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6th, 7th, 8th, 9th, 10th, 11th, 12th


Science, Biology, Justice, Climate Action, World Languages, Other

Regional Focus



YouTube Video

Prof. Wangari Maathai at 80: Tree Planter, Nobel Prize Laureate, Revolutionary

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  • This video provides information on Professor Wangari Maathai's tireless effort to establish the Green Belt Movement, a reforestation project in Kenya that has had a tremendous environmental and social impact on the country. 
  • The video showcases a variety of people who worked with or were inspired by Wangari Maathai, speaking about how her legacy continues to inspire farmers and empower women in Kenya and around the world. 
Teaching Tips


  • This inspiring video will show students how a single person can have an extraordinary impact on the lives of many people.
  • Students will see the important role that trees play in regulating the water cycle, preventing erosion, and promoting clean rivers.

Additional Prerequisites

  • Students would benefit from learning about the environmental problems that Kenya faced as a result of rapid deforestation in the 1960s prior to watching the video.
  • The video shows footage of soldiers attacking protestors (3:32-3:45). The footage is not graphic, but it may not be suitable for all students.


  • Biology classes or environmental clubs could research native tree species and raise money to plant native trees in their communities.
  • Civics, social studies, or government classes could discuss how Wangari Maathai spoke out against the government, was arrested for being vocal about her opposition, and eventually was elected to office.
  • Other resources on this topic include this video on Wangari Maathai and the Green Belt Movement, 
    this video on the importance of forests, and this article on how forests can maintain water quality in cities.
Scientist Notes
The resource inspires climate action and biodiversity conservation. It presents a clear example by Professor Wangari Maathai, a Noble Peace Prize winner who was dedicated to fighting the government to protect the Karura Forest and several other natural resources and biodiversity in Kenya and other parts of Africa. This is recommended to motivate students to take climate action in their local environments.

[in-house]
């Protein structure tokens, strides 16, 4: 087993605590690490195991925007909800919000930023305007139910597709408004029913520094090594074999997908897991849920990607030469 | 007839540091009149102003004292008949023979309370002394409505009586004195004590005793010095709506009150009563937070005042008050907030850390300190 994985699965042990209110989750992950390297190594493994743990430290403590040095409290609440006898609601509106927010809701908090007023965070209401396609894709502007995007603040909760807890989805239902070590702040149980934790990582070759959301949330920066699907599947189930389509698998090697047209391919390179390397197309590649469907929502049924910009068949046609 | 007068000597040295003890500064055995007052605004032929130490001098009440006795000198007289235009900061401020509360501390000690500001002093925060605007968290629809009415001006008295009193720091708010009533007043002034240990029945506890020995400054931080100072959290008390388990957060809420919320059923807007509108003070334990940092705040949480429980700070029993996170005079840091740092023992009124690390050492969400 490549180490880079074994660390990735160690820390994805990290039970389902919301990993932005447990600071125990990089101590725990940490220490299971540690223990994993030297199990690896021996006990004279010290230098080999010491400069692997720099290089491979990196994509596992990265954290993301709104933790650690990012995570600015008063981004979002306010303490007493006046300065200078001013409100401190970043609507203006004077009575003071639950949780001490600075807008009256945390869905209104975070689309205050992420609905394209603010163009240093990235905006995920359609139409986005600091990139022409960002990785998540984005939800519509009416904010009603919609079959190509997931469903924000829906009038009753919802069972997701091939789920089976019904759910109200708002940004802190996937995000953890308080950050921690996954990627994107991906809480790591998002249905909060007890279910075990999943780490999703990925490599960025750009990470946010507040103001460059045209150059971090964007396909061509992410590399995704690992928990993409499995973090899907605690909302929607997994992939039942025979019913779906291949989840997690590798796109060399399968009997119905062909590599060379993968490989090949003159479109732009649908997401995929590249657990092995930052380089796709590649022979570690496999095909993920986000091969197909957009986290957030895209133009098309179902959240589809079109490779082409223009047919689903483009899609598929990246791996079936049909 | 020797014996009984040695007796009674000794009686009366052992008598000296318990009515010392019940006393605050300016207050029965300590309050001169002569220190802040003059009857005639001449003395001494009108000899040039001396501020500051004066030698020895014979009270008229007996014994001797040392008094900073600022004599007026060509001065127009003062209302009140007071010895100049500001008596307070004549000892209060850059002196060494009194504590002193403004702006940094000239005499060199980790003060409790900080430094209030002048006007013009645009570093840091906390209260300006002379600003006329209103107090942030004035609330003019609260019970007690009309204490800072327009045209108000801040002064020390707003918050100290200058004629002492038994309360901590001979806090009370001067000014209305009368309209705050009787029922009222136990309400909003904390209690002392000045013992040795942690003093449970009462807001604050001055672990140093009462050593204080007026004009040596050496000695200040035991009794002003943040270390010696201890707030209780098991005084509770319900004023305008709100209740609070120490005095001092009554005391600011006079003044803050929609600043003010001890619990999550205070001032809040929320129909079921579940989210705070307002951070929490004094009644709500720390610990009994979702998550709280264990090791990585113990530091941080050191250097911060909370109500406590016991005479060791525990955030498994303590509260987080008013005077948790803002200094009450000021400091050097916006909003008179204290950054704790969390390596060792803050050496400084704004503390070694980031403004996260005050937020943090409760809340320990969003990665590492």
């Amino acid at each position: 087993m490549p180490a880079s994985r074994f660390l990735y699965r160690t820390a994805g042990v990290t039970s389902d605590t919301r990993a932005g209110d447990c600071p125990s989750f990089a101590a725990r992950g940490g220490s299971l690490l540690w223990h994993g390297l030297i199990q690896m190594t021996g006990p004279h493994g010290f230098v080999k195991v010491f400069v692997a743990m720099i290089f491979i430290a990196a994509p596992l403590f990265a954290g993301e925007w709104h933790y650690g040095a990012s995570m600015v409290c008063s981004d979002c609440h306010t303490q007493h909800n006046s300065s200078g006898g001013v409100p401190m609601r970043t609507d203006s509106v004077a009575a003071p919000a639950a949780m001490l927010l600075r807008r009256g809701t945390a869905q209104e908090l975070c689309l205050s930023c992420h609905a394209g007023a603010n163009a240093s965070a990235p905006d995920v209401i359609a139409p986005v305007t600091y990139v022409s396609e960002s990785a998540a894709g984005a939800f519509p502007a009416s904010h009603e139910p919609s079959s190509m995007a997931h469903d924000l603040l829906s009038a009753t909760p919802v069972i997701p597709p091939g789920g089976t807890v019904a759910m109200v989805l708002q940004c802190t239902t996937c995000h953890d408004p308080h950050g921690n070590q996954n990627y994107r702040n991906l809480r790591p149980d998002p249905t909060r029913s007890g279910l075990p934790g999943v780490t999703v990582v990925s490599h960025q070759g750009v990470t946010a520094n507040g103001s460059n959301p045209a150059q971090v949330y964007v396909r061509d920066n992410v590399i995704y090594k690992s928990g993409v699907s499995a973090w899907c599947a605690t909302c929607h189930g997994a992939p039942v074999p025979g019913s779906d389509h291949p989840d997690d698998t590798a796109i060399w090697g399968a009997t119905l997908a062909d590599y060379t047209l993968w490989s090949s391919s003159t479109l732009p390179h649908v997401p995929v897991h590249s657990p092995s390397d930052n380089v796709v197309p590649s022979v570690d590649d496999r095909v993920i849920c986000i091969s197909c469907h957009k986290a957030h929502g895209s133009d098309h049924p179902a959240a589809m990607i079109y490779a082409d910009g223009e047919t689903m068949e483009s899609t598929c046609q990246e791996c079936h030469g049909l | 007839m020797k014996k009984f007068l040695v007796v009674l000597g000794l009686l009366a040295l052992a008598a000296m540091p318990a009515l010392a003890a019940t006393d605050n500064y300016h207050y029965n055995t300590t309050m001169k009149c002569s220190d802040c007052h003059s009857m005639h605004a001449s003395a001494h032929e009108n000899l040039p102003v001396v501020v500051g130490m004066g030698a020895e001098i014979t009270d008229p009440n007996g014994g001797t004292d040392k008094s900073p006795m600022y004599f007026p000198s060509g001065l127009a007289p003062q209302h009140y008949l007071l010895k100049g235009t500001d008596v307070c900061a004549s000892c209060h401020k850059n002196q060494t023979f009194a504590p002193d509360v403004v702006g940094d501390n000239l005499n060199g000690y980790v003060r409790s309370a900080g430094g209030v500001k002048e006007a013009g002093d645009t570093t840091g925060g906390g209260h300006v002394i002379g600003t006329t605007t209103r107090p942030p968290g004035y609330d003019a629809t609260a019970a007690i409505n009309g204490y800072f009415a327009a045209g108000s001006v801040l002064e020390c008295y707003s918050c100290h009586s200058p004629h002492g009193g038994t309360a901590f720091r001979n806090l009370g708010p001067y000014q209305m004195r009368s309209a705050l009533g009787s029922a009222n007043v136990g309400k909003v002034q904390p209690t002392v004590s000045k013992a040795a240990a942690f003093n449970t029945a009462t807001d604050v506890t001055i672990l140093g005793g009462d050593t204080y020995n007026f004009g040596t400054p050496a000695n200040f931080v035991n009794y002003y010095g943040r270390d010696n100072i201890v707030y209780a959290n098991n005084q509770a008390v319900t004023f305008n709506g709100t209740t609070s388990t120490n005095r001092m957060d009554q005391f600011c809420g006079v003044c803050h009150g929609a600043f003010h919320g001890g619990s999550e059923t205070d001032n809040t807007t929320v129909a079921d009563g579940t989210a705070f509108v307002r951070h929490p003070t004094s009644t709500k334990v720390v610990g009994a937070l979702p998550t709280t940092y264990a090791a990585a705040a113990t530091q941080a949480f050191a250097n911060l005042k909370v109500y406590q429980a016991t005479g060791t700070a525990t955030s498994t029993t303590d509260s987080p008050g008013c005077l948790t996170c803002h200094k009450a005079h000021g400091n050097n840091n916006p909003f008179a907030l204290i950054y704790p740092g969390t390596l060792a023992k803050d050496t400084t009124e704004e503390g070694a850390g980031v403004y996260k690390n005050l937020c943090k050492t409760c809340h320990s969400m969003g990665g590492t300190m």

This resource addresses the listed standards. To fully meet standards, search for more related resources.

  • Next Generation Science Standards (NGSS)
    • ESS3: Earth and Human Activity
      • MS-ESS3-3 Apply scientific principles to design a method for monitoring and minimizing a human impact on the environment.
    • LS2: Ecosystems: Interactions, Energy, and Dynamics
      • HS-LS2-6 Evaluate the claims, evidence, and reasoning that the complex interactions in ecosystems maintain relatively consistent numbers and types of organisms in stable conditions, but changing conditions may result in a new ecosystem.
      • HS-LS2-7 Design, evaluate, and refine a solution for reducing the impacts of human activities on the environment and biodiversity.
  • College, Career, and Civic Life (C3) Standards
    • Dimension 2: Civics
      • D2.Civ.10.6-8 Explain the relevance of personal interests and perspectives, civic virtues, and democratic principles when people address issues and problems in government and civil society.
      • D2.Civ.10.9-12 Analyze the impact and the appropriate roles of personal interests and perspectives on the application of civic virtues, democratic principles, constitutional rights, and human rights.
      • D2.Civ.12.9-12 Analyze how people use and challenge local, state, national, and international laws to address a variety of public issues.
  • Related Resources


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